Dicentra Gold Heart came up early this year and has a few blooms on it. 
The pink dogwood out front is really pretty but is difficult to get a good picture of the overall tree. It is supposed to be Rubra but has always been pink. 
The native Columbines are beginning to bloom. This usually means there will be hummingbirds at any moment in the garden. Maybe this wind will blow them in to the area.
The Chocolate Chips Ajuga is blooming here and there around the garden. I like the way it pairs with the bright red twig dogwood Biltmore. My photo doesn't do it justice. 
I hope all is well with you and yours and you are able to get out in your garden today. If you can't pop over to Carol's May Dreams Garden to view other Garden Bloggers Blooms. 

Other plants blooming in the garden:
Variegated Soloman's Seal
Brunnera Ghost
Pulmonaria
Golden Alexander Zizia Aurea
Yellow terillium Luteum
Violets
various Tulips 
Spring Beauties Claytonia virginica
Leather leaf Viburnum
Button Spirea
Pink Flowering Almond Shrub Prunus Glandulosa
Eastern Redbud Tree Cercis Canadensis




Saturday, April 11, 2020

Turkey

No this turkey isn't for Easter dinner it is a picture for Shadow Shot Sunday. Where you can go see more shadows here.
He/she is wondering what you are looking at.
Either a young male or a female. I think a young male because it wasn't very smart. It would have been a hunters dream to have a turkey cross a field and them saunter past where the hunter was await a shot. It was lucky this time that this hunter only carries a camera. 
I hope you have a Hoppy Easter. Don't eat too much candy...unless it is chocolate. 

Wednesday, April 8, 2020

Wednesday Woes

It seems that plants are barreling along into spring but all is about to come to a screeching halt. The prediction is that we are to have frost this weekend and maybe even some snow next week. We had to drag inside the plants I had put outside last week. The behemoths will have to sit in front of the patio doors until this cold spell passes by.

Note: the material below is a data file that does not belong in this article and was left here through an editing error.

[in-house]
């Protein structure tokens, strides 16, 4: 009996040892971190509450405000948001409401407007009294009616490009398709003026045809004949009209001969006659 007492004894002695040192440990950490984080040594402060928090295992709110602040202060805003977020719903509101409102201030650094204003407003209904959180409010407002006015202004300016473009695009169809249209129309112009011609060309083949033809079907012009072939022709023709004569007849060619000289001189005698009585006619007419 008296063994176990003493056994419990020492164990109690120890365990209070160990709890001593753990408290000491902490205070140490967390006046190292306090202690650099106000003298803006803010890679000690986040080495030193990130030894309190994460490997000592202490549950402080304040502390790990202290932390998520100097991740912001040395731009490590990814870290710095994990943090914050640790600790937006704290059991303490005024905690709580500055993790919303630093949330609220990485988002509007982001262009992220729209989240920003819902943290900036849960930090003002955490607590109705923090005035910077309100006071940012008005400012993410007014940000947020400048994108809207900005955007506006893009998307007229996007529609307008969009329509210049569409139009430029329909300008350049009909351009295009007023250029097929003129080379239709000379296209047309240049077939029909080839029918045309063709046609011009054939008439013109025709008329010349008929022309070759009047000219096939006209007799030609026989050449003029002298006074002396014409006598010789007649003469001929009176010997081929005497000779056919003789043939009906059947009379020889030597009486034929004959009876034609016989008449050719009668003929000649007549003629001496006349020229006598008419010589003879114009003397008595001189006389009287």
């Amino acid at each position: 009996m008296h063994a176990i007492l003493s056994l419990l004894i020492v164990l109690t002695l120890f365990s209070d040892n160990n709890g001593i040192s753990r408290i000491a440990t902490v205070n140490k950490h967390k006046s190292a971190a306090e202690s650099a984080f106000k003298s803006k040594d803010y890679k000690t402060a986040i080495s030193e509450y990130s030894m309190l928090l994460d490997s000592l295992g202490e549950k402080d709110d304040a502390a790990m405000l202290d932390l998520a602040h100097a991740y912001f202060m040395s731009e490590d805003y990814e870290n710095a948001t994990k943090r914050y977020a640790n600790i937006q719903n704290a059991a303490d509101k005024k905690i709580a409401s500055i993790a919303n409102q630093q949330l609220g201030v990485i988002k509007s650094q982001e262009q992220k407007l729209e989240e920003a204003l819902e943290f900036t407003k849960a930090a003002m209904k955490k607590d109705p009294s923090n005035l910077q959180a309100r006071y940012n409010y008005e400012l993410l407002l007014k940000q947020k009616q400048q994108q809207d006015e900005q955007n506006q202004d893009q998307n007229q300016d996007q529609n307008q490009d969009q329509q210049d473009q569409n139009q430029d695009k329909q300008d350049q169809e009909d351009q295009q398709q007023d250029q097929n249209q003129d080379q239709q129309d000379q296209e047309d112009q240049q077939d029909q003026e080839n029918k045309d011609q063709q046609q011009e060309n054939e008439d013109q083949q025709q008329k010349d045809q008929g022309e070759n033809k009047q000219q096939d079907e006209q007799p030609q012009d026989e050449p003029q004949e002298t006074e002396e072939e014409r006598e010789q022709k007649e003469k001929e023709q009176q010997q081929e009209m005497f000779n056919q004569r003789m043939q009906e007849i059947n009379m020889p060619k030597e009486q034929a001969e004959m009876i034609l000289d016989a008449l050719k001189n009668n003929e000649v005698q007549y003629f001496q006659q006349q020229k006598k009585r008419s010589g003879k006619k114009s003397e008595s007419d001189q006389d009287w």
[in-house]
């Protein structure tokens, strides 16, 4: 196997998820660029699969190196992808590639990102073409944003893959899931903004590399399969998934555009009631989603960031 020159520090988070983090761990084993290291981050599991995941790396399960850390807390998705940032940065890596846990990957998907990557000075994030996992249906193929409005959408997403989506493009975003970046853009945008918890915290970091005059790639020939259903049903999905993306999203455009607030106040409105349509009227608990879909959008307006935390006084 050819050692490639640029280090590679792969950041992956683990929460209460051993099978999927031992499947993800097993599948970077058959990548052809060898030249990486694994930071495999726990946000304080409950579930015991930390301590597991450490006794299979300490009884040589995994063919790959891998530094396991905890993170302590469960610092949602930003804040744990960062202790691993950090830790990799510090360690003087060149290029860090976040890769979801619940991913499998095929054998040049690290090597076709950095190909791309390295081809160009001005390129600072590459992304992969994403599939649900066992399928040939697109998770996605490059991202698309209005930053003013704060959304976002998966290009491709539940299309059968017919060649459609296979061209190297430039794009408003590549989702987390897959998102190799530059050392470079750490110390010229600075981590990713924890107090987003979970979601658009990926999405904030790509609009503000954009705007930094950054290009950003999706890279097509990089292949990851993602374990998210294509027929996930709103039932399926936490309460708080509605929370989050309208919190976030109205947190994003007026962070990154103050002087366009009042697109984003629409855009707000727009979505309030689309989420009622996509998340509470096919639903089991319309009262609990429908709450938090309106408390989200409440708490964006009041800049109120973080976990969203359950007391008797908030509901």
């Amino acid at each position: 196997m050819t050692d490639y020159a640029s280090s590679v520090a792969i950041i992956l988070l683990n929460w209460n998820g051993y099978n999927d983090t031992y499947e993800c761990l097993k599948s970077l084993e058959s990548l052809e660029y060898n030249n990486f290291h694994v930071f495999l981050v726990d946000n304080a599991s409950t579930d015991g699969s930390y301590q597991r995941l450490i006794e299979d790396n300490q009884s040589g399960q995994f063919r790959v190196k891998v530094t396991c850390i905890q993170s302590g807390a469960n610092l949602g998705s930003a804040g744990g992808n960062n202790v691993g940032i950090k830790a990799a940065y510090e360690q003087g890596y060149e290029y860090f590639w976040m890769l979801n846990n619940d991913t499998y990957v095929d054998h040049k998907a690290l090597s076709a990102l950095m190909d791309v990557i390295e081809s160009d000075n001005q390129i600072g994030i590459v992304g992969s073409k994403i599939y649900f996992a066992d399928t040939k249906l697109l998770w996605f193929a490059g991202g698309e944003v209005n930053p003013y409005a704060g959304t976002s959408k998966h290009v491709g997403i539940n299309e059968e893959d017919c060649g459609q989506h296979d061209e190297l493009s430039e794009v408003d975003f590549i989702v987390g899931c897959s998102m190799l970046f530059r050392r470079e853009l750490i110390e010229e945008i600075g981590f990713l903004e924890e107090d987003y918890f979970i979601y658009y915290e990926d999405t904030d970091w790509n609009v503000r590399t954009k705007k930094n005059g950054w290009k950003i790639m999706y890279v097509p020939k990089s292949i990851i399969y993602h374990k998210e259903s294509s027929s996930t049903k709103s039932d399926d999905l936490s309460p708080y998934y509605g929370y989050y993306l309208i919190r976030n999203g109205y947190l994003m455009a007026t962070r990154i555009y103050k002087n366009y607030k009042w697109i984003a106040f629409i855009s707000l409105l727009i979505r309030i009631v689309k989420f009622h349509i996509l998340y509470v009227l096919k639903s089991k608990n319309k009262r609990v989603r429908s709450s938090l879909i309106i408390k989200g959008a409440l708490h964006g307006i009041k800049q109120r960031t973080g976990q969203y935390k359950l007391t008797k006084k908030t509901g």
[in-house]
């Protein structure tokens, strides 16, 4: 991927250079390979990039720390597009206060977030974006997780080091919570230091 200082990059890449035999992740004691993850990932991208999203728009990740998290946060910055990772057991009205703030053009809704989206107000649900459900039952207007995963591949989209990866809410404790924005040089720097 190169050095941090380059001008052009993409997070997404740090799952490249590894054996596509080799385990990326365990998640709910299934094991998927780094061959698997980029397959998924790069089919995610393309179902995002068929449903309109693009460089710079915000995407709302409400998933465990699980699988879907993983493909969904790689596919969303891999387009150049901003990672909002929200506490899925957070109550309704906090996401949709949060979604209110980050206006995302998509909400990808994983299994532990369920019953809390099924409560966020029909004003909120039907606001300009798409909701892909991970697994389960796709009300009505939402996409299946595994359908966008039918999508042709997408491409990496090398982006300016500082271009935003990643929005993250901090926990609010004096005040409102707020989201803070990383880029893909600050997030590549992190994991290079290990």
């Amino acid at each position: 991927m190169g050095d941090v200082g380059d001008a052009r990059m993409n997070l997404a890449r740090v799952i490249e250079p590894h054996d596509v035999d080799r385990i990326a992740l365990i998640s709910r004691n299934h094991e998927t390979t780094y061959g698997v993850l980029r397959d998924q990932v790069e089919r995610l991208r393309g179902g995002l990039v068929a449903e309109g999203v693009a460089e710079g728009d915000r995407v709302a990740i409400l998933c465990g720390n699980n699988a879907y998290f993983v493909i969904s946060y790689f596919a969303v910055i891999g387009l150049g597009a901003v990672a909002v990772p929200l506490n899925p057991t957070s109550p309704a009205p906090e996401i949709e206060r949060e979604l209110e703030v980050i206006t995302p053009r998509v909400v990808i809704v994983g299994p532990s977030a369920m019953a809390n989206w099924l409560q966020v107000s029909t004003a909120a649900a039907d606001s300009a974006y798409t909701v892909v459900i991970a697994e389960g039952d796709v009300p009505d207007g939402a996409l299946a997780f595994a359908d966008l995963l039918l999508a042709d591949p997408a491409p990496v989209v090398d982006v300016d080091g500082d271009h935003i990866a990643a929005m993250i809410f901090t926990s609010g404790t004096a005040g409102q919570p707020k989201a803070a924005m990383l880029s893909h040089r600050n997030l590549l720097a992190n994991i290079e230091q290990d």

Instead of dwelling on the blah I thought that I would share a few pictures of what I am able to enjoy now. The 'pink' is taking over the front of the house. Redbud trees and Almond bush. 
The Almond bush has never looked better. 
It and the Button Spirea are romping. 
It seems like some things are blooming earlier than usual. Like this variegated Soloman's seal. The native Soloman's Seal isn't even up. I don't think it has been fooled by this warmer than usual weather.
It seems like the later Daffodils are white ones. I wish I could remember their names.
This pretty little yellow trillium is new to the garden. It is in a very protected place. It came from Tennessee so I suppose it is on track. 
I will leave you with this little spot of sunshine. I am not sure what hosta it is but every spring it injects some much needed light into a gloomy day.
I hope you all have a delightful weekend. Try to stay warm. It is going to be a little more difficult to do since we have had such nice warm weather. We are matching our record high for this date as I type, 84F (29C).  Cheers.

Sunday, April 5, 2020

Weekend Wonders

There is so much happening in the garden now. I have to be out there often to try to keep up with it all. 
The Mayapples, Podophyllum,  are beginning to pop up. Always a delight to see. 
The trillium is beginning to set buds. I wanted to get these posted for Wildflower Wednesday but I didn't get around to it. Odd how with more time at home I don't seem to be getting ahead of chores or even getting to some things I want to do. 
We took Annie for a walk and I spotted these fiddle heads unfurling. These belonging to Christmas Fern. I don't know a lot of wild ferns but this one I have in my garden.
We came upon this convention of Turkey Vultures having breakfast.
Mallards are so very common around here year round but this gentleman looked quite dapper in his fresh plumage. 
A bird that isn't so common is a Barred Owl. We came upon this one standing at the edge of a flooded field. It appeared to be hunting frogs. We sat and watched it for some time. It didn't catch anything while we watched but it didn't seem a bit disturbed with an audience. It did keep an eye on us.